No matter what month it is, in any given year, I can guarantee that at least 5 percent of my Instagram feed is in Dubai – if that figure is wrong, it’s because it is too few. Every week, pictures of sushi on dry ice, underwater dining experiences, chrome supercars and water foundation displays to rival The Bellagio.
Type “why is” into Google and the search engine preemptively offers: “everyone in Dubai?" A valid question and one that’s being asked with increasing frequency. Despite a grounding global pandemic, influencers, reality TV stars and – if my feed is anything to go by – regular people are all flocking to the UEA. When questioned, the resounding response is that they’re there for work and that they tested negative for the virus before travelling (something that Dubai requires). Seemingly scripted, it’s almost as if they were expecting a backlash? Boohoo ambassadors flaunting abs and sponsorship deals are annoying anyway, but add a pandemic to the mix, and it's enough to make you want to shove whatever they're nearly wearing up their photoshopped jacksies.
Author (and apparent part-time satirist) Bella Mackie went to am-dram town on the issue, skewering the wooly and dubious defences that influencers’ livelihoods depend on such trips. Unless ‘work’ includes lying on a sunlounger with a glass of Whispering Angel, we can assume that there’s some fudging going on here, which for restaurateurs, musicians, beauticians and taxi drivers back in Blighty must be galling. Just so long as there’s an intimation of work; a pretend-casual feature of a laptop and an overcompensatory caption about getting shit done, eh? The lady, methinks, doth protest too much.
As Dubai was taken off the no quarantine list, the internet joked that groans from certain pockets of the country could be heard far and wide. It questioned why the R-rate in Essex was so high when its entire population was in Dubai, and whether “this lockdown include[s] the London borough of Dubai?” Some influencers tie themselves in IGTV knots justifying their travel, while others flagrantly flout the rules altogether. Take former Miss Britain and Love Island contestant Zara Holland for example, who tried to flee Barbados after her boyfriend tested positive for the virus.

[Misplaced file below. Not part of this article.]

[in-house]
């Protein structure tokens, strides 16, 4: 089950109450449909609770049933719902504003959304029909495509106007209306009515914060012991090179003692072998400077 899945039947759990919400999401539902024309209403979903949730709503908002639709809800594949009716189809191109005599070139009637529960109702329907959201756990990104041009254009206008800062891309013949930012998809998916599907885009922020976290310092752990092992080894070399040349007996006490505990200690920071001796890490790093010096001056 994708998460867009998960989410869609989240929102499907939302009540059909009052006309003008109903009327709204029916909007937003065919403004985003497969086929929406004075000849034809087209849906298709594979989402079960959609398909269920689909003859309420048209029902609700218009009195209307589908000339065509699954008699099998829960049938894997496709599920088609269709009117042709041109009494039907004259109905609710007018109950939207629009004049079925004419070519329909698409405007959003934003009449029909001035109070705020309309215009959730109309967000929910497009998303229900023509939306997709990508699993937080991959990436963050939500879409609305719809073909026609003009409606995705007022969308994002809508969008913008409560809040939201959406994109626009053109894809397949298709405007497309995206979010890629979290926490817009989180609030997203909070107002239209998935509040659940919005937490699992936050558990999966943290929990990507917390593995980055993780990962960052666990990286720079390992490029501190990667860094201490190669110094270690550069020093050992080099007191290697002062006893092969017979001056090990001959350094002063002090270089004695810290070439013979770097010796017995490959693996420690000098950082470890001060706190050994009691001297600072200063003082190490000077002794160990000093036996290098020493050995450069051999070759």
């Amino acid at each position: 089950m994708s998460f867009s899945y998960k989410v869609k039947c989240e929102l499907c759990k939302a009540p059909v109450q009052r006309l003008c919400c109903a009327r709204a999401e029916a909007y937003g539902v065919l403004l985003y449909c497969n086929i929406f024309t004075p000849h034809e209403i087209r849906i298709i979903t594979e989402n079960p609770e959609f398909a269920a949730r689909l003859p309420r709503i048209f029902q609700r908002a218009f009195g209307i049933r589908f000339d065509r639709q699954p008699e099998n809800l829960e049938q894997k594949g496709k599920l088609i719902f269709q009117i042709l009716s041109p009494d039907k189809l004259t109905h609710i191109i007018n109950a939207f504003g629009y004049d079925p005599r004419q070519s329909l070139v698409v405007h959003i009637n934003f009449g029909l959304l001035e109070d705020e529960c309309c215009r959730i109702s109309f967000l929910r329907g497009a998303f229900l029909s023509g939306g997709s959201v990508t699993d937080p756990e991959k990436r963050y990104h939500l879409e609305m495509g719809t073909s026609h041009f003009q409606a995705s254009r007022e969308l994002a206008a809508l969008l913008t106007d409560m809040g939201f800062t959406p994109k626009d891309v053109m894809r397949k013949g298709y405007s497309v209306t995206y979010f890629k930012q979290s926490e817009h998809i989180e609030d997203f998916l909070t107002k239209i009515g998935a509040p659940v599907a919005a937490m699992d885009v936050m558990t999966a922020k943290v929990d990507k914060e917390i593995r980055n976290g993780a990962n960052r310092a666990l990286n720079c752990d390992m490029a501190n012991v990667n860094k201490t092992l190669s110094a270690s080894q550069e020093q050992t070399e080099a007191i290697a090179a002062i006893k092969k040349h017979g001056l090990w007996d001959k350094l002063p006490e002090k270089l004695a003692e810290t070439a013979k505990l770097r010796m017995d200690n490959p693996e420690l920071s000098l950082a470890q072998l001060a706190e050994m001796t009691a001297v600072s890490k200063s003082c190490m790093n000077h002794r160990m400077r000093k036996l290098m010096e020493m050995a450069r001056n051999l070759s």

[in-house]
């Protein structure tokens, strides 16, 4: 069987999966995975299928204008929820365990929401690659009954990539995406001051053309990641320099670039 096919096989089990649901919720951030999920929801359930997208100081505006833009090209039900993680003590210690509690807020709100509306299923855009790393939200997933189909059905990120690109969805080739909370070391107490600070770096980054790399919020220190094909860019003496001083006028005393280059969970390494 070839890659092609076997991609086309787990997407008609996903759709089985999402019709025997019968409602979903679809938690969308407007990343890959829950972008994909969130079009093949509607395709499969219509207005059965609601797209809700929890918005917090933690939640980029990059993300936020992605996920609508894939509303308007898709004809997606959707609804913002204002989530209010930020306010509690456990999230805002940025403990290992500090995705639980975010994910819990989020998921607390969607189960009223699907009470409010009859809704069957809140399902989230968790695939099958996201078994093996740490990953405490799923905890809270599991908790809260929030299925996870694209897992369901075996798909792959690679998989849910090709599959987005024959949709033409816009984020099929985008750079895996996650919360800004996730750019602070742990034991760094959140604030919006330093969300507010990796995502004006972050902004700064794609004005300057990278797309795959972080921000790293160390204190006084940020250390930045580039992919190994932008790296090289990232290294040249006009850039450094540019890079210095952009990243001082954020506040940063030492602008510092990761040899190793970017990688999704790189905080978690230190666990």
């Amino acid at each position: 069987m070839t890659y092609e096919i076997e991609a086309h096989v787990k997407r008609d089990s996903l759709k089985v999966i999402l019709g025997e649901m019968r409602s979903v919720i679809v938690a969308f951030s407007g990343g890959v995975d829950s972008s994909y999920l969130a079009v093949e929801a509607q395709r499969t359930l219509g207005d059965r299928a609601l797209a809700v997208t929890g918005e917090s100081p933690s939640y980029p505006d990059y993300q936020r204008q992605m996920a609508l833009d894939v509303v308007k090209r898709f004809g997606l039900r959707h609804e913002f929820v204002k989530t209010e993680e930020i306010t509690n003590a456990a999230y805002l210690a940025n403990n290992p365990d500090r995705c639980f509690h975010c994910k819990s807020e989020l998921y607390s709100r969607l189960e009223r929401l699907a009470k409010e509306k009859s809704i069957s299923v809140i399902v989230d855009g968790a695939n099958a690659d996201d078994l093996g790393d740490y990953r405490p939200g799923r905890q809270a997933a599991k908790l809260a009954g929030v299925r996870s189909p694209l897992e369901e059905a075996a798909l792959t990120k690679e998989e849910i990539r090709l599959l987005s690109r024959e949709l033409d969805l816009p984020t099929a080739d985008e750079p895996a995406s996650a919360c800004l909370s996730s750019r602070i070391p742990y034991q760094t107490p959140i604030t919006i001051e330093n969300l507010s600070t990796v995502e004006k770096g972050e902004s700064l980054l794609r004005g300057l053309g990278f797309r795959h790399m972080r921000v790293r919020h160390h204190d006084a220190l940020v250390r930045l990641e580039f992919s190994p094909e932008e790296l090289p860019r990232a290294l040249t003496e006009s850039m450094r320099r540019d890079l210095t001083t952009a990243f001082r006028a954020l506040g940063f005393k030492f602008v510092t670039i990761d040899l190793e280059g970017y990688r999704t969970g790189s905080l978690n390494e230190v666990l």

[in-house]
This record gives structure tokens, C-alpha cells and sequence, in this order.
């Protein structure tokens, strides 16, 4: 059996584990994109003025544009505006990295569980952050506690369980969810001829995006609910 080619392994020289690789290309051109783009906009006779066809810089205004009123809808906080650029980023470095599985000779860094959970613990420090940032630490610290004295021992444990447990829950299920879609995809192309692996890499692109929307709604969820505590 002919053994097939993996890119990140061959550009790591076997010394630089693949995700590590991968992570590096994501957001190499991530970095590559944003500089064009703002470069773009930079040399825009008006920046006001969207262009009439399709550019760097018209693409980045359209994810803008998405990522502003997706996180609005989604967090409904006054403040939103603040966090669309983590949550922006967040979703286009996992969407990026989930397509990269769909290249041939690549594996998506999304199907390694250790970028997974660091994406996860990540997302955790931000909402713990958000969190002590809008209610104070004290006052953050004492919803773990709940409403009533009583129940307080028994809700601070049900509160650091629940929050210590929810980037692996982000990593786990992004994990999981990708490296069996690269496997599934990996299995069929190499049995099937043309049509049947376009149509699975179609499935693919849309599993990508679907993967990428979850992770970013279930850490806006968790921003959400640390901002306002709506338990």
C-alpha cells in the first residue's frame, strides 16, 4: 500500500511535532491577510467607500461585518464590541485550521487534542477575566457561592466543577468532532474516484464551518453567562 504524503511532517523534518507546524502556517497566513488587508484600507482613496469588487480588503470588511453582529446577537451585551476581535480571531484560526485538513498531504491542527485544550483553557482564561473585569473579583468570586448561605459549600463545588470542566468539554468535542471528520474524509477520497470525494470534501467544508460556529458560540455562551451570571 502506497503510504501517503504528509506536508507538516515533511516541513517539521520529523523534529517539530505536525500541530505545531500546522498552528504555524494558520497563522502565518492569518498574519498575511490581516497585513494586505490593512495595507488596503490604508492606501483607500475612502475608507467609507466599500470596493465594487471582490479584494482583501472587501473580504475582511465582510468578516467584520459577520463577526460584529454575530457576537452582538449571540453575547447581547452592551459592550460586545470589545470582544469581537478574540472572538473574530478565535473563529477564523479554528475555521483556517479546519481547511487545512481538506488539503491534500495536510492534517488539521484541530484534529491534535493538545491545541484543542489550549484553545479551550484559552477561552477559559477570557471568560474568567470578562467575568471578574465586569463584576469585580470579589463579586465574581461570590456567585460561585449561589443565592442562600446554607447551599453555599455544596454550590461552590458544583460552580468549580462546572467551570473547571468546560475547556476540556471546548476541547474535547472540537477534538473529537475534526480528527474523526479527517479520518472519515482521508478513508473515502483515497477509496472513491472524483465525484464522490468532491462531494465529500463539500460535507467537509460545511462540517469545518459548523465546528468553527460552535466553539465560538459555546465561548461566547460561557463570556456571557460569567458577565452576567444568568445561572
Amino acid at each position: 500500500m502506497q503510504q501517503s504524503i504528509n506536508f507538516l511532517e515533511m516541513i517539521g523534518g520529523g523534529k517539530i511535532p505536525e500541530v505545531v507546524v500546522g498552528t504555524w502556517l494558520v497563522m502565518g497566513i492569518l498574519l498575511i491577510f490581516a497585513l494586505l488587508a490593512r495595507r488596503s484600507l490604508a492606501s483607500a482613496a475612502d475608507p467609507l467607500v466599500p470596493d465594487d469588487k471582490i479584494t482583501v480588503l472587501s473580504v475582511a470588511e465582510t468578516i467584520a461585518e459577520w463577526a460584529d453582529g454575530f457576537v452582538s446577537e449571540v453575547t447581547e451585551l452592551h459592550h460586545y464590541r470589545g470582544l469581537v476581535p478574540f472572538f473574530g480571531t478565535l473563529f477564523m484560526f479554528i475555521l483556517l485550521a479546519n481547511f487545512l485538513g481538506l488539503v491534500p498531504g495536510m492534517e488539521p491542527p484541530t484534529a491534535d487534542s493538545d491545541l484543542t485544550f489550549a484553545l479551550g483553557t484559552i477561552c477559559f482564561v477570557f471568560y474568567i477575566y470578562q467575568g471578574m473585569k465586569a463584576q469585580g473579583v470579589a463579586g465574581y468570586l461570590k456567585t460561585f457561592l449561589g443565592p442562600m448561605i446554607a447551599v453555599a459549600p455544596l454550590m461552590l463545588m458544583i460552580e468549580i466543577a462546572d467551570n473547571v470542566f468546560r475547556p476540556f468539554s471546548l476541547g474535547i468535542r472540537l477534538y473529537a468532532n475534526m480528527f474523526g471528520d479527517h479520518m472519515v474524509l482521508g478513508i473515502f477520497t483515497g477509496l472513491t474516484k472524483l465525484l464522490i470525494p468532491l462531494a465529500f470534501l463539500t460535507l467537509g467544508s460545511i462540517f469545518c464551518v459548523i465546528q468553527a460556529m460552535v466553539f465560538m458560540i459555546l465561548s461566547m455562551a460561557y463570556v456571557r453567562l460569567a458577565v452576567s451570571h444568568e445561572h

Dedicated to outing irresponsible, shameless holidays taken by celebrities and influencers, Instagram account @celebritycovidvacations posts their sun-kissed selfies alongside the number of recorded deaths that day. Its bio reads: ‘The COVID-19 pandemic has killed more than one million people worldwide. But hey, those yachts aren’t gonna charter themselves'.
Having identified a new mutant strain of the virus, health experts warn vehemently against unnecessary travel. To find loopholes or to obtain documentation of exemption via an agent is not the point. And cutesy cluelessness doesn't wash either. It’s hard to believe that someone who can make more than the UK's average salary by posting a single picture, needs, like really needs, to travel to Dubai.
Influencers have long inspired both envy and ire, but in 2021, the latter rings louder. The appetite for them hasn't necessarily changed, in fact the need to consume mindless fare has never been greater. People are bored at home, ready and ripe to be influenced, but they're understandably put off by first class flights, beaches and buildings called the Burj right now. At a time when anything more than getting by reads as privilege, it's the influencers who've mined their bedrooms and patrolled the pavements for content who've come out on top – without the artifice of glam squads and ring lights, their relatability is refreshing.
Standard-issue platitudes about being in this together can go in the bin. When the world outside shrinks to a screen, it matters what we see. And when the death count is rising and businesses are shuttering, galavanting across the world to a moneyed mecca is tone deaf and wrong. They might not care about saving face, but surely they care about saving followers.